“100 per cent,” says Marler. “I am talking personally, a lot of boys feel the same way. And it wasn’t just our club, it was the rest of the league. But, to be honest, a lot of other people have to hold their hands up and say that they allowed them to do what they did and for those things to happen. We can’t just say it’s all Sarries. The system in place wasn’t fit for purpose.

“I don’t speak on behalf of the club, this is me personally, but definitely part of that still winds me up.”

The second reason is that the animosity may not be reciprocated.

“They say back that it’s not really a rivalry because it’s only one way,” he says. “They say, ‘we don’t see you as rivals, rivals compete each against each other. You guys are bad. You’ve been terrible since 2012, so we don’t really see you as rivals’. And that boils my blood even more!”

Marler believes that “all the odds are stacked against us” — which is just how Quins like it. It is what drove their remarkable rise to the title last year and the dizzying comebacks that have become their trademark. “I can’t remember the last time we went to the Stonex, or whatever it was called before, and won,” he says. “And we’ve lost both games already this year.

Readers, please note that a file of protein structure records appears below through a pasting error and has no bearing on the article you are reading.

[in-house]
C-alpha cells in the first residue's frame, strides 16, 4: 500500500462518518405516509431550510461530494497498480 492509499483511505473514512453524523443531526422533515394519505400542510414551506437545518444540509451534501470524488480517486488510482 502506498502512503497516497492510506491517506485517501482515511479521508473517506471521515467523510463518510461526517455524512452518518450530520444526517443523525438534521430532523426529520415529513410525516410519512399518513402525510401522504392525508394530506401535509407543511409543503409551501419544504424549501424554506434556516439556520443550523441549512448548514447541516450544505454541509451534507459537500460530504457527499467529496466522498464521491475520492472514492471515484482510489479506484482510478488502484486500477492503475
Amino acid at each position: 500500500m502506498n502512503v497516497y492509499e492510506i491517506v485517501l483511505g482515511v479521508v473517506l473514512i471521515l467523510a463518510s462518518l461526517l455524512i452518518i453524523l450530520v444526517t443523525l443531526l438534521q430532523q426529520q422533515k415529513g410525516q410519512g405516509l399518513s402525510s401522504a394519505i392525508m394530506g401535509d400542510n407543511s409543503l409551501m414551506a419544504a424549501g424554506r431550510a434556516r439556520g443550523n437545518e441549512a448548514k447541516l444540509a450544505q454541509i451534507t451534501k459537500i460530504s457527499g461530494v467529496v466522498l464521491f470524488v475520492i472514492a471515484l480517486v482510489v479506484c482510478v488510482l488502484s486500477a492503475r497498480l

Former England stalwart Marler is an ambassador for Step One (Step One)
Former England stalwart Marler is an ambassador for Step One (Step One)

“We will try to play the rugby we want to play, although Sarries will have a lot to say about that. Win, lose or draw, as long as we have stuck to that. People label us as arrogant or not adaptable enough to be a proper championship-winning team. It’s our DNA. That’s how we play, it’s what makes us happy and it’s what we stick to.

“I wouldn’t say it’s a massive driver, but it’s spoken about. We won the Premiership last year and there’s still a lack of respect for it and for us among other teams and other players. Let’s use that a little bit.”

One way to pour cold water on that lack of respect? Win it again.

Joe Marler is an ambassador for Step One, the sustainable and ethical underwear brand, created to offer unbelievable comfort for men and women of all body shapes and sizes.

Our goal is to create a safe and engaging place for users to connect over interests and passions. In order to improve our community experience, we are temporarily suspending article commenting